The standard medical advice - given by most GPs and health professionals such as midwives - is based on a 1998 UK Government issued precautionary notice for women with a family history of atopy (asthma, eczema or hay fever) to avoid eating peanuts during pregnancy and breast-feeding as this could increase the chances of peanut sensitization in children.
But the findings of a study by scientists Dr Tara Dean and Dr Carina Venter at the University of Portsmouth of 858 pregnant women and 660 children suggests the Government medical advice is being followed mostly by first-time mothers regardless of family history of atopy. Researchers questioned the women about their diets, and two years later, conducted skin prick tests on the children to detect peanut sensitization.
The findings revealed that 65 per cent of women (whether atopic or not) followed the advice and stopped eating peanuts. The skin prick tests revealed 13 out of 660 children were sensitized to peanuts (two per cent of the sample). Of this group of 13 children, 11 had a family history of atopy, while 10 out of 13 mothers said they avoided peanuts during pregnancy.
"Mothers of 77 per cent of children sensitized to peanuts had avoided peanuts during pregnancy. In this cohort study, maternal consumption of peanuts during pregnancy was not associated with peanut sensitization in the infant," the scientists wrote in a paper published this week in the Journal of Human Nutrition and Dietetics.
The scientists called for a review of the 1998 Department of Health advice issued by the Committee on Toxicity in Chemicals in Food, Consumer Products and the Environment (COT).
"It is likely that the COT advice is either misunderstood by mothers of that those who communicate that advice have not fully explained who it is targeted at," the scientists said.
"Not surprisingly, most mothers who heard the advice had heard of it through their midwives. At the first booking appointment (during the first trimester), midwives highlight certain dietary precautions to safeguard the baby's well-being. It is likely that avoidance of peanut is often communicated as blanket advice or interpreted as blanket advice regardless of family history of atopy. It has previously been shown that this 'blanket approach' causes confusion amongst mothers (Turke et al., 2005).
"This study reveals the requirement for clear, consistent factual advice and information about the real risks associated with peanut consumption during pregnancy/lactation and peanut allergy in the developing child, and specifically to whom these risks apply."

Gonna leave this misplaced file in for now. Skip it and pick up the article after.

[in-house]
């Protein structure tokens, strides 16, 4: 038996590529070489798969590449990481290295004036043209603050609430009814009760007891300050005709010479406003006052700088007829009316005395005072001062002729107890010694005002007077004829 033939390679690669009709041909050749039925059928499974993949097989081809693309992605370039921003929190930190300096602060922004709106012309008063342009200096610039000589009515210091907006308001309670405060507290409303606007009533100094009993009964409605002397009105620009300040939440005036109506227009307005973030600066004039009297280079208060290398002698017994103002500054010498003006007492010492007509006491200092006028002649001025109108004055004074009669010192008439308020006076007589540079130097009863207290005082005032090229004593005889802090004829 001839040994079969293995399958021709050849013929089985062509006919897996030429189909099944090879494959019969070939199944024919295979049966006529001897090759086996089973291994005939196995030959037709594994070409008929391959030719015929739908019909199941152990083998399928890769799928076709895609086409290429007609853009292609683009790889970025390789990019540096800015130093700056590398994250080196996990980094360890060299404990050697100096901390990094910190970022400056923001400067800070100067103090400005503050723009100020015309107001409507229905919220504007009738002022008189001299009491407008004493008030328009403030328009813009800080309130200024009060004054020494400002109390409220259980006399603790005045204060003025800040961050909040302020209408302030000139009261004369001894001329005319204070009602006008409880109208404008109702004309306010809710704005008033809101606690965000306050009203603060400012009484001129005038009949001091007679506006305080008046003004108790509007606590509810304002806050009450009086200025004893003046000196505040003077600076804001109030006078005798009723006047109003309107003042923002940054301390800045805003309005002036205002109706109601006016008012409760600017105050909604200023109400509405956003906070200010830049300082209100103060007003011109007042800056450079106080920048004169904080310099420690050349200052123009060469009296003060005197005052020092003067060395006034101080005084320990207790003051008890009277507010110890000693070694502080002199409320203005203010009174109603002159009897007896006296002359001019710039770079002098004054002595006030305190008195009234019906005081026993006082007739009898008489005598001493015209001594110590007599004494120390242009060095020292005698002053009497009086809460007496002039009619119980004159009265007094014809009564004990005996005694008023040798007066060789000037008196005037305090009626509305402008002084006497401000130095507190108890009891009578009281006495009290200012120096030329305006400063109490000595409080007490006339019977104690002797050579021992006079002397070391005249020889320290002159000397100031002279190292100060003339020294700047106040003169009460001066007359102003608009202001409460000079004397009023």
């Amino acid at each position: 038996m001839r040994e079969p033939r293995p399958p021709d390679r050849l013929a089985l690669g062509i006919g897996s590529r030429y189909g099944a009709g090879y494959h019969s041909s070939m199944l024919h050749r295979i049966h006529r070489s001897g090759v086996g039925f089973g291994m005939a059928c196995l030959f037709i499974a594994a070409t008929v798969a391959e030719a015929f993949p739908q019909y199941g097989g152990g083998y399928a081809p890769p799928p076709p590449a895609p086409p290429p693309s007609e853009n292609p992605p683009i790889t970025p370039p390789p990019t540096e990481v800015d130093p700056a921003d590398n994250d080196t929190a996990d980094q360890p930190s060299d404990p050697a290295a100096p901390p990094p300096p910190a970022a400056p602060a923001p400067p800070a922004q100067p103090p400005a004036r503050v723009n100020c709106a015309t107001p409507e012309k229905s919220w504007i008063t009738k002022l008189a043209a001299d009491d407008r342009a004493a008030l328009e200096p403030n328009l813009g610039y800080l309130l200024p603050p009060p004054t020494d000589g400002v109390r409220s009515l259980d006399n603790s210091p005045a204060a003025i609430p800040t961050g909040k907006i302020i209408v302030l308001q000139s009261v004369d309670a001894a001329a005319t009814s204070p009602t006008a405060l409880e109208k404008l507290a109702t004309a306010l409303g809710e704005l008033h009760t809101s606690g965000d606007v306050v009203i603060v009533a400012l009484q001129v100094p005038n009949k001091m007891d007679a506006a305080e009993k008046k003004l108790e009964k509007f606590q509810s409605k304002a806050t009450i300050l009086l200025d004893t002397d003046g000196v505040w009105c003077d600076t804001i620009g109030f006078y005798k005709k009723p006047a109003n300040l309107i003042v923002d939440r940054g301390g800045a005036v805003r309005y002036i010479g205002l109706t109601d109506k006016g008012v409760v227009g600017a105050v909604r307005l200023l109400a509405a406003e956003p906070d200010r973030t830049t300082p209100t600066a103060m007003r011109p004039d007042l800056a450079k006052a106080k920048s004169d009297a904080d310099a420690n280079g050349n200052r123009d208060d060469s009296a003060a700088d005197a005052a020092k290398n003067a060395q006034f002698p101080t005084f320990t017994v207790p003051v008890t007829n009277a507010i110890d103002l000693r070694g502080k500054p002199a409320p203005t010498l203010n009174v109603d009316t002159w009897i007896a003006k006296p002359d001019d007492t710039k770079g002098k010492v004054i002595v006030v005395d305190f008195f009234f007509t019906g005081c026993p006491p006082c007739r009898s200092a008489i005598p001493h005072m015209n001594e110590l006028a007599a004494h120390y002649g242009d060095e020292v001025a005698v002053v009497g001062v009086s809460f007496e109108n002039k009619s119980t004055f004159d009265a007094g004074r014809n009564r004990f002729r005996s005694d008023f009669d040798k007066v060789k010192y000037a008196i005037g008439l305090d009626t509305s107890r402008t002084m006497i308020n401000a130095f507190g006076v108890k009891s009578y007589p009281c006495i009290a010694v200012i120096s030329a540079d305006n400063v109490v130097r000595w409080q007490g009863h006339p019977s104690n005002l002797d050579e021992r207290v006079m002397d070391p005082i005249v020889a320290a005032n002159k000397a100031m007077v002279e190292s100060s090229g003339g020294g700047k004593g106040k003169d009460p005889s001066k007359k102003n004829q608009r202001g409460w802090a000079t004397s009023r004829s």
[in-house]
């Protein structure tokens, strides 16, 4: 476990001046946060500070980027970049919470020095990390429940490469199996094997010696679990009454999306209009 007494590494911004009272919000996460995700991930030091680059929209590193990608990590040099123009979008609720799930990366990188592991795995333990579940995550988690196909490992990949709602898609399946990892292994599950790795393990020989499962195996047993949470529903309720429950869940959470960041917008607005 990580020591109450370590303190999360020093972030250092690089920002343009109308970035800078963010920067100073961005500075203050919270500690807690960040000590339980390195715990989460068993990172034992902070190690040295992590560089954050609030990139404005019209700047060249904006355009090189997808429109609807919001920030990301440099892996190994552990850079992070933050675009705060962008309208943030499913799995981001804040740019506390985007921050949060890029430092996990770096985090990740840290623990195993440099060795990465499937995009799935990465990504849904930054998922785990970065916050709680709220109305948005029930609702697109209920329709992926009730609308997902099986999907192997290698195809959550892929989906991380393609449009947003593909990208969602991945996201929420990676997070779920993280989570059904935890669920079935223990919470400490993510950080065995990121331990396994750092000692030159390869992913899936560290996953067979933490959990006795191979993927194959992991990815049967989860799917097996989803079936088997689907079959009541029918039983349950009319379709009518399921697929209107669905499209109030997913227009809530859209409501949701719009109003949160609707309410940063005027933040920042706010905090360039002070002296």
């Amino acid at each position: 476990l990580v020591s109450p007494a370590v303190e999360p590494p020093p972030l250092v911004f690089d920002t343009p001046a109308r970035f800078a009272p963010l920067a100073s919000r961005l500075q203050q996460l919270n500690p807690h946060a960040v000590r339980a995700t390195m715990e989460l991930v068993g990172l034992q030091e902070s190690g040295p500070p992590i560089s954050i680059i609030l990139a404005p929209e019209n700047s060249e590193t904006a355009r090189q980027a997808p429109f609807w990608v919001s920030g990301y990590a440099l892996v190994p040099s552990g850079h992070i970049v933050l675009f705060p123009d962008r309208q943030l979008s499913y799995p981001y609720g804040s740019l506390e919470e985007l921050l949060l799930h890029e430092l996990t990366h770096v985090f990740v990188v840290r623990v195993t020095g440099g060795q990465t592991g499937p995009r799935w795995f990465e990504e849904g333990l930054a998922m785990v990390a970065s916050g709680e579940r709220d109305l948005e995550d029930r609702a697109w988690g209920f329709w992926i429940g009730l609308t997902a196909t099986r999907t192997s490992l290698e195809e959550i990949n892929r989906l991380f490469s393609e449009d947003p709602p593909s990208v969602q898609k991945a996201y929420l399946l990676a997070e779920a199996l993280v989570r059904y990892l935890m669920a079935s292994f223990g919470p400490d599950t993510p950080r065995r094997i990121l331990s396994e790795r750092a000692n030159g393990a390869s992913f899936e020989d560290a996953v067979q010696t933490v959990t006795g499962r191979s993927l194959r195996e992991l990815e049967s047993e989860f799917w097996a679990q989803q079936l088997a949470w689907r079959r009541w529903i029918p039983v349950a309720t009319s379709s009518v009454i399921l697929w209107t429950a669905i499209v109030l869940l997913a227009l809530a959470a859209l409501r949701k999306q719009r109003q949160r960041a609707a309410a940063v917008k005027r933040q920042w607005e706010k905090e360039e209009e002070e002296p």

The research was carried out at The David Hide Asthma and Allergy Research Centre on the Isle of Wight (UK).
Rajiv Maharaj | alfa
Study suggests possible new target for treating and preventing Alzheimer's
02.12.2016 | Oregon Health & Science University
The first analysis of Ewing's sarcoma methyloma opens doors to new treatments
01.12.2016 | IDIBELL-Bellvitge Biomedical Research Institute
A multi-institutional research collaboration has created a novel approach for fabricating three-dimensional micro-optics through the shape-defined formation of porous silicon (PSi), with broad impacts in integrated optoelectronics, imaging, and photovoltaics.
Working with colleagues at Stanford and The Dow Chemical Company, researchers at the University of Illinois at Urbana-Champaign fabricated 3-D birefringent...
In experiments with magnetic atoms conducted at extremely low temperatures, scientists have demonstrated a unique phase of matter: The atoms form a new type of quantum liquid or quantum droplet state. These so called quantum droplets may preserve their form in absence of external confinement because of quantum effects. The joint team of experimental physicists from Innsbruck and theoretical physicists from Hannover report on their findings in the journal Physical Review X.
“Our Quantum droplets are in the gas phase but they still drop like a rock,” explains experimental physicist Francesca Ferlaino when talking about the...
The Max Planck Institute for Physics (MPP) is opening up a new research field. A workshop from November 21 - 22, 2016 will mark the start of activities for an innovative axion experiment. Axions are still only purely hypothetical particles. Their detection could solve two fundamental problems in particle physics: What dark matter consists of and why it has not yet been possible to directly observe a CP violation for the strong interaction.
The “MADMAX” project is the MPP’s commitment to axion research. Axions are so far only a theoretical prediction and are difficult to detect: on the one hand,...
Broadband rotational spectroscopy unravels structural reshaping of isolated molecules in the gas phase to accommodate water
In two recent publications in the Journal of Chemical Physics and in the Journal of Physical Chemistry Letters, researchers around Melanie Schnell from the Max...
The efficiency of power electronic systems is not solely dependent on electrical efficiency but also on weight, for example, in mobile systems. When the weight of relevant components and devices in airplanes, for instance, is reduced, fuel savings can be achieved and correspondingly greenhouse gas emissions decreased. New materials and components based on gallium nitride (GaN) can help to reduce weight and increase the efficiency. With these new materials, power electronic switches can be operated at higher switching frequency, resulting in higher power density and lower material costs.
Researchers at the Fraunhofer Institute for Solar Energy Systems ISE together with partners have investigated how these materials can be used to make power...
16.11.2016 | Event News
01.11.2016 | Event News
14.10.2016 | Event News
02.12.2016 | Medical Engineering
02.12.2016 | Agricultural and Forestry Science
02.12.2016 | Physics and Astronomy